Latitude and Longitude

Latitude and longitude is the most common grid system used for navigation. It will allow you to pinpoint your location with a high degree of accuracy. Latitude is the angular distance measured north and south of the Equator. The Equator is 0 degrees. As you go north of the equator the, latitude increases all the way up to 90 degrees at the north pole. If you go south of the equator, the latitude increases all the way up to 90 degrees at the south pole. In the northern hemisphere the latitude is always given in degrees north and in the southern hemisphere it is given in degrees south.

Longitude works the same way. It is angular distance measured east and west of the Prime Meridian (which has been arbitrarily set at Greenwich, England). The prime meridian is 0 degrees longitude. As you go east from the prime meridian, the longitude increases to 180 degrees. As you go west from the prime meridian longitude increases to 180 degrees. The 180 degree meridian is also known as the international date line. In the eastern hemisphere the longitude is given in degrees east and in the western hemisphere it is given in degrees west. How Accurate Can Latitude and Longitude Get?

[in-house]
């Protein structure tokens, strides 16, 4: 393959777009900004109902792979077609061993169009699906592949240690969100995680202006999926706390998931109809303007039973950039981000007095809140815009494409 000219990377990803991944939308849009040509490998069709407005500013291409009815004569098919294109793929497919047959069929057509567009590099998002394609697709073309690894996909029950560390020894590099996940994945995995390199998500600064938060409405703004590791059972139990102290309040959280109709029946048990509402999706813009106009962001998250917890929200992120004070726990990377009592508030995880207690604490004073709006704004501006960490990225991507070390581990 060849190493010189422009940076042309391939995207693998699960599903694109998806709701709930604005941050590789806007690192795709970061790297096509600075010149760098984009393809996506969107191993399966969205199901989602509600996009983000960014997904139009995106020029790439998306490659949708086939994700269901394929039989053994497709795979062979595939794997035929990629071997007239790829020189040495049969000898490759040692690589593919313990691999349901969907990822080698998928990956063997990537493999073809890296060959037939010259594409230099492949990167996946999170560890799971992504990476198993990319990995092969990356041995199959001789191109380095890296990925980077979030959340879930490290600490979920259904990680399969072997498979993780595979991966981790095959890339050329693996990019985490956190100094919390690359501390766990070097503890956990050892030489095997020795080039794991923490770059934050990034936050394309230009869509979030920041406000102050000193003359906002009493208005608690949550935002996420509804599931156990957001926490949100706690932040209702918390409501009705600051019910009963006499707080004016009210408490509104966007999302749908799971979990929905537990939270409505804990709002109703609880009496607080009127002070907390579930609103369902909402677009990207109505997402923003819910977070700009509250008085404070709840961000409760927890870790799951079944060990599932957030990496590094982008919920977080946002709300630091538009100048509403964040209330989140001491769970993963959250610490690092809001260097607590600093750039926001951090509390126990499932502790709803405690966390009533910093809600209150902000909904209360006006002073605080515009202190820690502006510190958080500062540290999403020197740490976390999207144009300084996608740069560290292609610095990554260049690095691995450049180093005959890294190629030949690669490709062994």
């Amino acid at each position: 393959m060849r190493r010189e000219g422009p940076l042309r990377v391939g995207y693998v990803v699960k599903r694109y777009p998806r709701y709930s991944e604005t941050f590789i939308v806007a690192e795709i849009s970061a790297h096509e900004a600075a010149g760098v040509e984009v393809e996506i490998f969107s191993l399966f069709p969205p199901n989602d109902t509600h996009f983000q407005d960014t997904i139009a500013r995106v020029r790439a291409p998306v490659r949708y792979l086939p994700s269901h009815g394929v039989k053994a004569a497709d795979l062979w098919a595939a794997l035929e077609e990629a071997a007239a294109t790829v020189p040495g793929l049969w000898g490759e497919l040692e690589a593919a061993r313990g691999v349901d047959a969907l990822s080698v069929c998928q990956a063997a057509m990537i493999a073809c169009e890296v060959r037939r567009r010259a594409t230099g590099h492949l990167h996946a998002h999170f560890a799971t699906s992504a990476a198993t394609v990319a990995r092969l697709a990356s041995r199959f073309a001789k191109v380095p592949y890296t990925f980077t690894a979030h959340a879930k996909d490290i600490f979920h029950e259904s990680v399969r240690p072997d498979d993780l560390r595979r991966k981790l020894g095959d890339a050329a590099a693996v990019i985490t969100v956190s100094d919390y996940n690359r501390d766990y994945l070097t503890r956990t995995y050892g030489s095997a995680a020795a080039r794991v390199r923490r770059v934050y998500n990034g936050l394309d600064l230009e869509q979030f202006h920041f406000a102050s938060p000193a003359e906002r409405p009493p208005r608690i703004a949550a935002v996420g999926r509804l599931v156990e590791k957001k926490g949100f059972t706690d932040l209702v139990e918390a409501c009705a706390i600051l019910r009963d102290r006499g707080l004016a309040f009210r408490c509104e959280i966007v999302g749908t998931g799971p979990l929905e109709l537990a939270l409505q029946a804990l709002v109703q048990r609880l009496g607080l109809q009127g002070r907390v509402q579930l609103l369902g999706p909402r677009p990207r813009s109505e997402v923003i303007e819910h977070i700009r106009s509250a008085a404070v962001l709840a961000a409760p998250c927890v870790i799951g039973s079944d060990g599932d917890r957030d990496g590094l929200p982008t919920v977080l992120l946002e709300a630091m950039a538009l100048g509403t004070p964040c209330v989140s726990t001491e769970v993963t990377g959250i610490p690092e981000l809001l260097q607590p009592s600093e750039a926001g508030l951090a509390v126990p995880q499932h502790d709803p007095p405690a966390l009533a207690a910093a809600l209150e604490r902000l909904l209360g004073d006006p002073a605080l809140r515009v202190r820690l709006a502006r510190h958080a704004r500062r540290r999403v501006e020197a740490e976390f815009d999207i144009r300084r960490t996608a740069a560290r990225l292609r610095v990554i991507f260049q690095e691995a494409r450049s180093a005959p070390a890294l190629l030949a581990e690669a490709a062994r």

At the equator, one degree of latitude or longitude represents approximately 70 miles. At higher latitudes the distance of one degree of longitude decreases. Latitude stays the same because they are always equally spaced apart. If you look on a globe you will see this to be the case. On the other hand, if you look on a globe you will notice that the lines of longitude get closer together as they approach the north and south poles.